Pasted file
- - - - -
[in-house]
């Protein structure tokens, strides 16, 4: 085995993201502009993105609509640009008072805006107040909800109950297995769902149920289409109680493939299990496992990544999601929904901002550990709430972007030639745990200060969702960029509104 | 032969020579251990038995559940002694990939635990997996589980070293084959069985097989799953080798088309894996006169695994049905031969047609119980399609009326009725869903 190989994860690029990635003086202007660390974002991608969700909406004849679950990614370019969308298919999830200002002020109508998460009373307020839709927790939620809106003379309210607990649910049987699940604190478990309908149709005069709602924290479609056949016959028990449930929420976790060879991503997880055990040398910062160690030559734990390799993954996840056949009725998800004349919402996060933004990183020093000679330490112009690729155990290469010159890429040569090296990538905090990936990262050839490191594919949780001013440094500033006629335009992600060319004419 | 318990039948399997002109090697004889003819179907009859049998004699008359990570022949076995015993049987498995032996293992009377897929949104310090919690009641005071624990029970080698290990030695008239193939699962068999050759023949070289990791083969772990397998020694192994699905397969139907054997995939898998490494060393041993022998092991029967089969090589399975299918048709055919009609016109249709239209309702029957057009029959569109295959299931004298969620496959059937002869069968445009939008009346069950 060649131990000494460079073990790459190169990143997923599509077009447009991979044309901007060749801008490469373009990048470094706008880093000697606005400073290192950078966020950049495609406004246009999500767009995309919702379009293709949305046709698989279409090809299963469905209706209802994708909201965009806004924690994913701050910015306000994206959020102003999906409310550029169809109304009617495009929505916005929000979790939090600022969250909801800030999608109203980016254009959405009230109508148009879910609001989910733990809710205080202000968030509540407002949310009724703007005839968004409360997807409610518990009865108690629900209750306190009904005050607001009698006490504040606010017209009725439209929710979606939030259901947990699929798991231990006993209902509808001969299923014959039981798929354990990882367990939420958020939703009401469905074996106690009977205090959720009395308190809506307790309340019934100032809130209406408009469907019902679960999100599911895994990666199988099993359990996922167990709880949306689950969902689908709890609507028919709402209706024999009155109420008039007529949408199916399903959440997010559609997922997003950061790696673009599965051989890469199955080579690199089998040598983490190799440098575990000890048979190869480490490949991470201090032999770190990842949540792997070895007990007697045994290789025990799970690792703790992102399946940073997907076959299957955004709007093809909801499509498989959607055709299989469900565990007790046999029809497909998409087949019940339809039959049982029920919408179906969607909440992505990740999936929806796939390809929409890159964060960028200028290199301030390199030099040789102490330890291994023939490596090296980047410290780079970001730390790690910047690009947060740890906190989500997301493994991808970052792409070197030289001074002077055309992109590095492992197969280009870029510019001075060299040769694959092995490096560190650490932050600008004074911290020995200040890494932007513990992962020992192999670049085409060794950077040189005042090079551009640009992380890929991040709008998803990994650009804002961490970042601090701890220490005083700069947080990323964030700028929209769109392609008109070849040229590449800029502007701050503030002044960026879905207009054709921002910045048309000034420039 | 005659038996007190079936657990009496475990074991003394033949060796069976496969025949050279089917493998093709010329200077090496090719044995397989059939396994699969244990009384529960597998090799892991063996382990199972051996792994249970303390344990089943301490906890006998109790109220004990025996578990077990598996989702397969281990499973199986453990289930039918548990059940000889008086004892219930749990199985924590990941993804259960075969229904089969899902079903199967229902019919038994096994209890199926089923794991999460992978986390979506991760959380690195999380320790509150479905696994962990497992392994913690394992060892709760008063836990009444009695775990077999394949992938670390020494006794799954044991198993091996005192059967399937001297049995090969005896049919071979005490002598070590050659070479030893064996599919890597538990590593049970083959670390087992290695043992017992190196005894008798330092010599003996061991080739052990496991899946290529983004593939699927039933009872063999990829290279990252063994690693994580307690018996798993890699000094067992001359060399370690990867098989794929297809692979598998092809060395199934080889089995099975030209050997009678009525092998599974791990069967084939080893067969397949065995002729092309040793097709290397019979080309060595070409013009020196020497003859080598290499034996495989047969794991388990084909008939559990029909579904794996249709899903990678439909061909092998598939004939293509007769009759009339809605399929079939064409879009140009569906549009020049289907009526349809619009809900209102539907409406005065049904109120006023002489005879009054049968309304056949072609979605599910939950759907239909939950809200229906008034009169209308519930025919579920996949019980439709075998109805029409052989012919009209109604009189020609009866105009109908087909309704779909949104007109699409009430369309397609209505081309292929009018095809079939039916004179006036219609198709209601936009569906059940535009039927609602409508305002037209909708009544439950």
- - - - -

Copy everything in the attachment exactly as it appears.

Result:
[in-house]
């Protein structure tokens, strides 16, 4: 085995993201502009993105609509640009008072805006107040909800109950297995769902149920289409109680493939299990496992990544999601929904901002550990709430972007030639745990200060969702960029509104 | 032969020579251990038995559940002694990939635990997996589980070293084959069985097989799953080798088309894996006169695994049905031969047609119980399609009326009725869903 190989994860690029990635003086202007660390974002991608969700909406004849679950990614370019969308298919999830200002002020109508998460009373307020839709927790939620809106003379309210607990649910049987699940604190478990309908149709005069709602924290479609056949016959028990449930929420976790060879991503997880055990040398910062160690030559734990390799993954996840056949009725998800004349919402996060933004990183020093000679330490112009690729155990290469010159890429040569090296990538905090990936990262050839490191594919949780001013440094500033006629335009992600060319004419 | 318990039948399997002109090697004889003819179907009859049998004699008359990570022949076995015993049987498995032996293992009377897929949104310090919690009641005071624990029970080698290990030695008239193939699962068999050759023949070289990791083969772990397998020694192994699905397969139907054997995939898998490494060393041993022998092991029967089969090589399975299918048709055919009609016109249709239209309702029957057009029959569109295959299931004298969620496959059937002869069968445009939008009346069950 060649131990000494460079073990790459190169990143997923599509077009447009991979044309901007060749801008490469373009990048470094706008880093000697606005400073290192950078966020950049495609406004246009999500767009995309919702379009293709949305046709698989279409090809299963469905209706209802994708909201965009806004924690994913701050910015306000994206959020102003999906409310550029169809109304009617495009929505916005929000979790939090600022969250909801800030999608109203980016254009959405009230109508148009879910609001989910733990809710205080202000968030509540407002949310009724703007005839968004409360997807409610518990009865108690629900209750306190009904005050607001009698006490504040606010017209009725439209929710979606939030259901947990699929798991231990006993209902509808001969299923014959039981798929354990990882367990939420958020939703009401469905074996106690009977205090959720009395308190809506307790309340019934100032809130209406408009469907019902679960999100599911895994990666199988099993359990996922167990709880949306689950969902689908709890609507028919709402209706024999009155109420008039007529949408199916399903959440997010559609997922997003950061790696673009599965051989890469199955080579690199089998040598983490190799440098575990000890048979190869480490490949991470201090032999770190990842949540792997070895007990007697045994290789025990799970690792703790992102399946940073997907076959299957955004709007093809909801499509498989959607055709299989469900565990007790046999029809497909998409087949019940339809039959049982029920919408179906969607909440992505990740999936929806796939390809929409890159964060960028200028290199301030390199030099040789102490330890291994023939490596090296980047410290780079970001730390790690910047690009947060740890906190989500997301493994991808970052792409070197030289001074002077055309992109590095492992197969280009870029510019001075060299040769694959092995490096560190650490932050600008004074911290020995200040890494932007513990992962020992192999670049085409060794950077040189005042090079551009640009992380890929991040709008998803990994650009804002961490970042601090701890220490005083700069947080990323964030700028929209769109392609008109070849040229590449800029502007701050503030002044960026879905207009054709921002910045048309000034420039 | 005659038996007190079936657990009496475990074991003394033949060796069976496969025949050279089917493998093709010329200077090496090719044995397989059939396994699969244990009384529960597998090799892991063996382990199972051996792994249970303390344990089943301490906890006998109790109220004990025996578990077990598996989702397969281990499973199986453990289930039918548990059940000889008086004892219930749990199985924590990941993804259960075969229904089969899902079903199967229902019919038994096994209890199926089923794991999460992978986390979506991760959380690195999380320790509150479905696994962990497992392994913690394992060892709760008063836990009444009695775990077999394949992938670390020494006794799954044991198993091996005192059967399937001297049995090969005896049919071979005490002598070590050659070479030893064996599919890597538990590593049970083959670390087992290695043992017992190196005894008798330092010599003996061991080739052990496991899946290529983004593939699927039933009872063999990829290279990252063994690693994580307690018996798993890699000094067992001359060399370690990867098989794929297809692979598998092809060395199934080889089995099975030209050997009678009525092998599974791990069967084939080893067969397949065995002729092309040793097709290397019979080309060595070409013009020196020497003859080598290499034996495989047969794991388990084909008939559990029909579904794996249709899903990678439909061909092998598939004939293509007769009759009339809605399929079939064409879009140009569906549009020049289907009526349809619009809900209102539907409406005065049904109120006023002489005879009054049968309304056949072609979605599910939950759907239909939950809200229906008034009169209308519930025919579920996949019980439709075998109805029409052989012919009209109604009189020609009866105009109908087909309704779909949104007109699409009430369309397609209505081309292929009018095809079939039916004179006036219609198709209601936009569906059940535009039927609602409508305002037209909708009544439950």